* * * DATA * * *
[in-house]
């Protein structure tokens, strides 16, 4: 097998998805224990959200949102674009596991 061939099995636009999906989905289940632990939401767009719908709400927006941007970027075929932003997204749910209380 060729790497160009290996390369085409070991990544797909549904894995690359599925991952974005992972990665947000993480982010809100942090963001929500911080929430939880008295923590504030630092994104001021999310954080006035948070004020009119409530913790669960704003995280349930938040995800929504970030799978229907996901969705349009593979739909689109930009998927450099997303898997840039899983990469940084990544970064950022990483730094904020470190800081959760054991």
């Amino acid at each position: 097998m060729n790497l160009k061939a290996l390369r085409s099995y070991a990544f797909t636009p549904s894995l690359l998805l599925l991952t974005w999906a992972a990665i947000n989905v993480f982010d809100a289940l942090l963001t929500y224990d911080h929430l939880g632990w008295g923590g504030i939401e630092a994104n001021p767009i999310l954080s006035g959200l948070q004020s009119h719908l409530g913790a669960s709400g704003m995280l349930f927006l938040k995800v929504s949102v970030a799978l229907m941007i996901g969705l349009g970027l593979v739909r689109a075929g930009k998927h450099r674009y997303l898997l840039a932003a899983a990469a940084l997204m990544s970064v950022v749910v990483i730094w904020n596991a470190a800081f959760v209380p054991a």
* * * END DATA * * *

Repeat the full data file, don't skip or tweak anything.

[in-house]
């Protein structure tokens, strides 16, 4: 097998998805224990959200949102674009596991 061939099995636009999906989905289940632990939401767009719908709400927006941007970027075929932003997204749910209380 060729790497160009290996390369085409070991990544797909549904894995690359599925991952974005992972990665947000993480982010809100942090963001929500911080929430939880008295923590504030630092994104001021999310954080006035948070004020009119409530913790669960704003995280349930938040995800929504970030799978229907996901969705349009593979739909689109930009998927450099997303898997840039899983990469940084990544970064950022990483730094904020470190800081959760054991």
């Amino acid at each position: 097998m060729n790497l160009k061939a290996l390369r085409s099995y070991a990544f797909t636009p549904s894995l690359l998805l599925l991952t974005w999906a992972a990665i947000n989905v993480f982010d809100a289940l942090l963001t929500y224990d911080h929430l939880g632990w008295g923590g504030i939401e630092a994104n001021p767009i999310l954080s006035g959200l948070q004020s009119h719908l409530g913790a669960s709400g704003m995280l349930f927006l938040k995800v929504s949102v970030a799978l229907m941007i996901g969705l349009g970027l593979v739909r689109a075929g930009k998927h450099r674009y997303l898997l840039a932003a899983a990469a940084l997204m990544s970064v950022v749910v990483i730094w904020n596991a470190a800081f959760v209380p054991a």